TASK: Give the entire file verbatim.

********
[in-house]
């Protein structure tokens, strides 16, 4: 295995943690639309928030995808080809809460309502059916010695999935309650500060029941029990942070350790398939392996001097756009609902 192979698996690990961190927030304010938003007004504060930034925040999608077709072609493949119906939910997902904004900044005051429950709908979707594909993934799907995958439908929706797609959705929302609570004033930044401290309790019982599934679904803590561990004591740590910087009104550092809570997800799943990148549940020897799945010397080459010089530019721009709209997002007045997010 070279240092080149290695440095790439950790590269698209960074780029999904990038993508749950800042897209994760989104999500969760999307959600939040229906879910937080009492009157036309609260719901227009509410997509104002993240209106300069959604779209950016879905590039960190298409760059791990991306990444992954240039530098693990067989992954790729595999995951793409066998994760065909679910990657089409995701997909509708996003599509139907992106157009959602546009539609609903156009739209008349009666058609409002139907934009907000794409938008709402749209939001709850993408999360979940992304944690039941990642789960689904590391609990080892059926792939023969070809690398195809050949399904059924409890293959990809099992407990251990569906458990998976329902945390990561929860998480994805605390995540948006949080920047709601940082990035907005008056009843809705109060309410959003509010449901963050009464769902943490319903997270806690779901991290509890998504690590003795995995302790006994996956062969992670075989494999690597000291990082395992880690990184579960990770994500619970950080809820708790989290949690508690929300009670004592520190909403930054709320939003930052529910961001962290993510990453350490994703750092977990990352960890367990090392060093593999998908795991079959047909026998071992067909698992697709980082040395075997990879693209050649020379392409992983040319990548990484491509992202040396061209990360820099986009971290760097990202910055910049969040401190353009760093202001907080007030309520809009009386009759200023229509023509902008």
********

[in-house]
């Protein structure tokens, strides 16, 4: 295995943690639309928030995808080809809460309502059916010695999935309650500060029941029990942070350790398939392996001097756009609902 192979698996690990961190927030304010938003007004504060930034925040999608077709072609493949119906939910997902904004900044005051429950709908979707594909993934799907995958439908929706797609959705929302609570004033930044401290309790019982599934679904803590561990004591740590910087009104550092809570997800799943990148549940020897799945010397080459010089530019721009709209997002007045997010 070279240092080149290695440095790439950790590269698209960074780029999904990038993508749950800042897209994760989104999500969760999307959600939040229906879910937080009492009157036309609260719901227009509410997509104002993240209106300069959604779209950016879905590039960190298409760059791990991306990444992954240039530098693990067989992954790729595999995951793409066998994760065909679910990657089409995701997909509708996003599509139907992106157009959602546009539609609903156009739209008349009666058609409002139907934009907000794409938008709402749209939001709850993408999360979940992304944690039941990642789960689904590391609990080892059926792939023969070809690398195809050949399904059924409890293959990809099992407990251990569906458990998976329902945390990561929860998480994805605390995540948006949080920047709601940082990035907005008056009843809705109060309410959003509010449901963050009464769902943490319903997270806690779901991290509890998504690590003795995995302790006994996956062969992670075989494999690597000291990082395992880690990184579960990770994500619970950080809820708790989290949690508690929300009670004592520190909403930054709320939003930052529910961001962290993510990453350490994703750092977990990352960890367990090392060093593999998908795991079959047909026998071992067909698992697709980082040395075997990879693209050649020379392409992983040319990548990484491509992202040396061209990360820099986009971290760097990202910055910049969040401190353009760093202001907080007030309520809009009386009759200023229509023509902008």